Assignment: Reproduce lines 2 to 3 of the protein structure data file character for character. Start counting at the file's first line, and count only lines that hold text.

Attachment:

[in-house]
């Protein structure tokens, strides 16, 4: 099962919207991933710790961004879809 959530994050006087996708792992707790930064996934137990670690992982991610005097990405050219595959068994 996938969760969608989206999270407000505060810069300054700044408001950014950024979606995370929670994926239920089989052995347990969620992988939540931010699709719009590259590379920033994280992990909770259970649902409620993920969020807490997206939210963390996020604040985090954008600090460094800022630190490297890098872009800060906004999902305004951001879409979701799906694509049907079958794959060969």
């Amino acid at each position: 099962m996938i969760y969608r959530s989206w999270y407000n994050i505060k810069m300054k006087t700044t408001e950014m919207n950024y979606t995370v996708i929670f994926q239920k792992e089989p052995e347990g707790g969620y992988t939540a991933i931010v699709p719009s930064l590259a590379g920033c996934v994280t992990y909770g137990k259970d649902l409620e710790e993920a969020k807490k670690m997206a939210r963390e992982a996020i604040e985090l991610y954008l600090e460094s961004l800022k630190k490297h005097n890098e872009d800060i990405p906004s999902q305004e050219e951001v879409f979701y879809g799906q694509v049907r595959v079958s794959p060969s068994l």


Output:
């Protein structure tokens, strides 16, 4: 099962919207991933710790961004879809 959530994050006087996708792992707790930064996934137990670690992982991610005097990405050219595959068994 996938969760969608989206999270407000505060810069300054700044408001950014950024979606995370929670994926239920089989052995347990969620992988939540931010699709719009590259590379920033994280992990909770259970649902409620993920969020807490997206939210963390996020604040985090954008600090460094800022630190490297890098872009800060906004999902305004951001879409979701799906694509049907079958794959060969």
């Amino acid at each position: 099962m996938i969760y969608r959530s989206w999270y407000n994050i505060k810069m300054k006087t700044t408001e950014m919207n950024y979606t995370v996708i929670f994926q239920k792992e089989p052995e347990g707790g969620y992988t939540a991933i931010v699709p719009s930064l590259a590379g920033c996934v994280t992990y909770g137990k259970d649902l409620e710790e993920a969020k807490k670690m997206a939210r963390e992982a996020i604040e985090l991610y954008l600090e460094s961004l800022k630190k490297h005097n890098e872009d800060i990405p906004s999902q305004e050219e951001v879409f979701y879809g799906q694509v049907r595959v079958s794959p060969s068994l």